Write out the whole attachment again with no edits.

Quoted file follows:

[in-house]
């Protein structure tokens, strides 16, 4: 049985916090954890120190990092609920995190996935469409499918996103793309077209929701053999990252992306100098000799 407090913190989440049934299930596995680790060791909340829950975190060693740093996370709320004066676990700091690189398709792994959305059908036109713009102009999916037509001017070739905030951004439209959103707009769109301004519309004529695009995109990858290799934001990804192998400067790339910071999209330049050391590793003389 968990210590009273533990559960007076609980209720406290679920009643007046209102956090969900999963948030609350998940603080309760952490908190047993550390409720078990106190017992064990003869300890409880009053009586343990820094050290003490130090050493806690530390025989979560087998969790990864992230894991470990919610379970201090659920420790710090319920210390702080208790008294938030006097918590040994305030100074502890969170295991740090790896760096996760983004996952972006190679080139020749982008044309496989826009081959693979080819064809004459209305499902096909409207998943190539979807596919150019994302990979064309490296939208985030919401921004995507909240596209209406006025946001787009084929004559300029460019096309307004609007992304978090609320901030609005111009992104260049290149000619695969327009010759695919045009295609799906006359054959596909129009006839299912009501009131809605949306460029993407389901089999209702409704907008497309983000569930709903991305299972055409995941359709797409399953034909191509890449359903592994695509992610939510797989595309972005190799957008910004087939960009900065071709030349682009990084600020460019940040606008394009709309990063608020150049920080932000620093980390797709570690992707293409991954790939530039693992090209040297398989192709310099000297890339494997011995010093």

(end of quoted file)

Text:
[in-house]
């Protein structure tokens, strides 16, 4: 049985916090954890120190990092609920995190996935469409499918996103793309077209929701053999990252992306100098000799 407090913190989440049934299930596995680790060791909340829950975190060693740093996370709320004066676990700091690189398709792994959305059908036109713009102009999916037509001017070739905030951004439209959103707009769109301004519309004529695009995109990858290799934001990804192998400067790339910071999209330049050391590793003389 968990210590009273533990559960007076609980209720406290679920009643007046209102956090969900999963948030609350998940603080309760952490908190047993550390409720078990106190017992064990003869300890409880009053009586343990820094050290003490130090050493806690530390025989979560087998969790990864992230894991470990919610379970201090659920420790710090319920210390702080208790008294938030006097918590040994305030100074502890969170295991740090790896760096996760983004996952972006190679080139020749982008044309496989826009081959693979080819064809004459209305499902096909409207998943190539979807596919150019994302990979064309490296939208985030919401921004995507909240596209209406006025946001787009084929004559300029460019096309307004609007992304978090609320901030609005111009992104260049290149000619695969327009010759695919045009295609799906006359054959596909129009006839299912009501009131809605949306460029993407389901089999209702409704907008497309983000569930709903991305299972055409995941359709797409399953034909191509890449359903592994695509992610939510797989595309972005190799957008910004087939960009900065071709030349682009990084600020460019940040606008394009709309990063608020150049920080932000620093980390797709570690992707293409991954790939530039693992090209040297398989192709310099000297890339494997011995010093």